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The robotic arm of the Perseverance rover working on a rocky outcrop called “Skinner Ridge” in Mars’ Jezero Crater

Perseverance used its robotic arm to collect rock cores from an outcrop called Skinner Ridge, which is part of an ancient river delta on Mars.Credit: NASA/JPL-Caltech/ASU/MSSS

NASA’s Mars rover collects ‘fantastic’ rocks

Since July, NASA’s Perseverance rover has drilled and collected four slim cores of sedimentary rock, formed in what was once a river delta on Mars. They are the first of this type of rock to be gathered on another world — and scientists are excited because at least two of the cores probably contain organic compounds, which, on Earth, are often associated with living things. If all goes well, the samples will be the first ever returned from Mars. They will be picked up by another spacecraft and brought back to Earth no earlier than 2033.

Nature | 5 min read

Millions of children lost parents to COVID

Roughly 10.5 million children worldwide have a parent or carer who died from COVID-19, according to a modelling study. The figure is a dramatic increase on earlier estimates. Epidemiologist and co-author Susan Hillis says decades of research on children whose parents died from AIDS have revealed three ‘accelerators’ that are the foundation for helping children to recover: educational support, economic assistance and assistance for the remaining parent or carer. Identifying the children who need help, and providing it quickly, is key, she says.

Nature | 4 min read

Reference: JAMA Pediatrics paper

ITER fusion facility appoints new chief

Pietro Barabaschi, an electrical engineer who has spent his entire career in fusion research, has been selected to lead ITER, the world’s largest nuclear-fusion experiment. Barabaschi will take over as ITER’s director-general in October, replacing Eisuke Tada, who has served as interim director-general since May. Barabaschi’s past experience makes him well-equipped for the role, says Makoto Sugimoto, who leads Japan’s domestic ITER agency. “I believe he has sufficient knowledge and experience to build ITER.” The US$22-billion project aims to demonstrate the feasibility of fusion power, the energy source behind the Sun that promises near limitless clean energy.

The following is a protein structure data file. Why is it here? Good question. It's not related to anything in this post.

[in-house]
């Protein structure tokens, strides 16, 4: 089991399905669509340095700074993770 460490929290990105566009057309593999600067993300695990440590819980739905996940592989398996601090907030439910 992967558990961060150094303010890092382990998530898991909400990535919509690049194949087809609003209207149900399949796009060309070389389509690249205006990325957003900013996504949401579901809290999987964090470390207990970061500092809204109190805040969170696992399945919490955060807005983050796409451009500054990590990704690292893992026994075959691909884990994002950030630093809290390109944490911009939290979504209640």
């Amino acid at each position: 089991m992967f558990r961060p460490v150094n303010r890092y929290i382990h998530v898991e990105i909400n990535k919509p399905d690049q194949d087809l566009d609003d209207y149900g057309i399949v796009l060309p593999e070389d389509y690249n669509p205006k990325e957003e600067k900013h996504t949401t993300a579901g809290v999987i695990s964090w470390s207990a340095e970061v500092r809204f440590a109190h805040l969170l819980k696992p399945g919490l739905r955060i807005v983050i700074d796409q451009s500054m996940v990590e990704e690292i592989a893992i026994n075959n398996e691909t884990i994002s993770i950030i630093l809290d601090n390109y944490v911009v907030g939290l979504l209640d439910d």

Nature | 3 min read

That's a lot of ants

20 quadrillion

The number of ants on Earth — which outweigh all the wild birds and mammals put together. (The Washington Post | 5 min read)

Reference: PNAS paper

Features & opinion

Air travel needs a radical redesign

The aviation industry produces around one billion tonnes of carbon dioxide per year — comparable to the emissions of Japan, the world’s third-largest economy. But the industry’s current focus on cleaner fuels and carbon offsetting “is a triumph of industrial interests over reality”, argue climate-policy scholars Steffen Kallbekken and David Victor. And it fails to take into account factors such as contrails, the long clouds that form behind aircraft, which might be one of the biggest sources of global warming caused by aviation. Governments and industry must boldly experiment with solutions, such as new propulsion systems and rerouting aircraft, the authors say. “Eliminating aviation’s impact on global warming means upending the industry.”

Nature | 10 min read

CURRENT WARMING AND COOLING EFFECTS OF AVIATION: chart showing warming impacts of emissions from aeroplanes

Source: D. S. Lee et al. Atmos. Environ. 244, 117834 (2021)

Get into deep learning for image analysis

From connectomics to behavioural biology, artificial intelligence is making it faster and easier to extract information from images. A fast-growing array of open-source and web-based tools is making it easier than ever to get started.

Nature | 11 min read

Quote of the day

“It is becoming clear that randomization is a fairer way to allocate grants when applications are too close to call.”

Funders should consider whether to follow in the footsteps of the British Academy, the Swiss National Science Foundation and others in using a lottery to decide between grant applications, argues a Nature editorial.